The platform of the drug is ultra-purified polymalic acid derived from the slime mold. It appears to be completely and harmlessly “digested” by the body after serving its purpose, leaving no residue behind. The researchers also observed that in laboratory and animal studies, Polycefin was able to cross the blood-tumor-brain barrier and accumulate in cancer cells. According to the researchers this suggests that the this drug candidate may be used to target brain tumors without affecting normal surrounding tissue.

Commenting on these findings, Ljubimova said: “The new version also stimulates the immune system to further weaken cancers. “We believe this is the first time a drug has been designed for nano-immunology anti-cancer treatment.”

Bioconjugates
Bioconjugates are drugs that contain chemical “modules” attached (conjugated) to a delivery vehicle by strong chemical bonds. The nanoconjugate exists as a single chemical unit, and the tight bonds prevent the components from getting damaged or separated in tissues or blood plasma during transit. With inventive drug engineering, the anti-tumor components activate inside tumor cells.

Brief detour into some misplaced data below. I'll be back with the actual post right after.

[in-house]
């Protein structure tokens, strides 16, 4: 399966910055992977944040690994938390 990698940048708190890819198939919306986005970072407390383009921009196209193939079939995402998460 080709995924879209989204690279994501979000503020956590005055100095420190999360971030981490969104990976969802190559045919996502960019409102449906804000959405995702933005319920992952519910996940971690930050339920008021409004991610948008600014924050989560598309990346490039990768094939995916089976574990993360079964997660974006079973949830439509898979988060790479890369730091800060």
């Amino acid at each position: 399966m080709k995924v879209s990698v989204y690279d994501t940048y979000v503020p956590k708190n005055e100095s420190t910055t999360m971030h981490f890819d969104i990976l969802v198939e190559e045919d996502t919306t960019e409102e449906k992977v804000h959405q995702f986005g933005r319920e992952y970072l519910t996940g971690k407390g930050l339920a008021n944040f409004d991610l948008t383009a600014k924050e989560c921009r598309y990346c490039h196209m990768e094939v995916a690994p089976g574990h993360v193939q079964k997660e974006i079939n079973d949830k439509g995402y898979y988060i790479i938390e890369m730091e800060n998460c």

“More study is needed to confirm our findings, improve the effectiveness of this approach and shed light on the anti-cancer mechanisms at work, but it appears that the nanobioconjugate may represent a new generation of cancer therapeutics in which we launch a multipronged attack that directly kills cancer cells, blocks the growth of cancer-supporting blood vessels and stimulates a powerful antitumor immune response,” Ljubimova said, adding that this and previous animal studies have found the nanodrug to be a safe and efficient delivery platform.

Nano researchers manipulate substances and materials at the atomic level, generally working with substances smaller than 100 nanometers. Cedars-Sinai’s nanoconjugate is estimated to be about 27 nanometers wide. A human hair is 80,000 to 100,000 nanometers wide.

This article was first published online in Onco’Zine – The International Cancer Network [Article]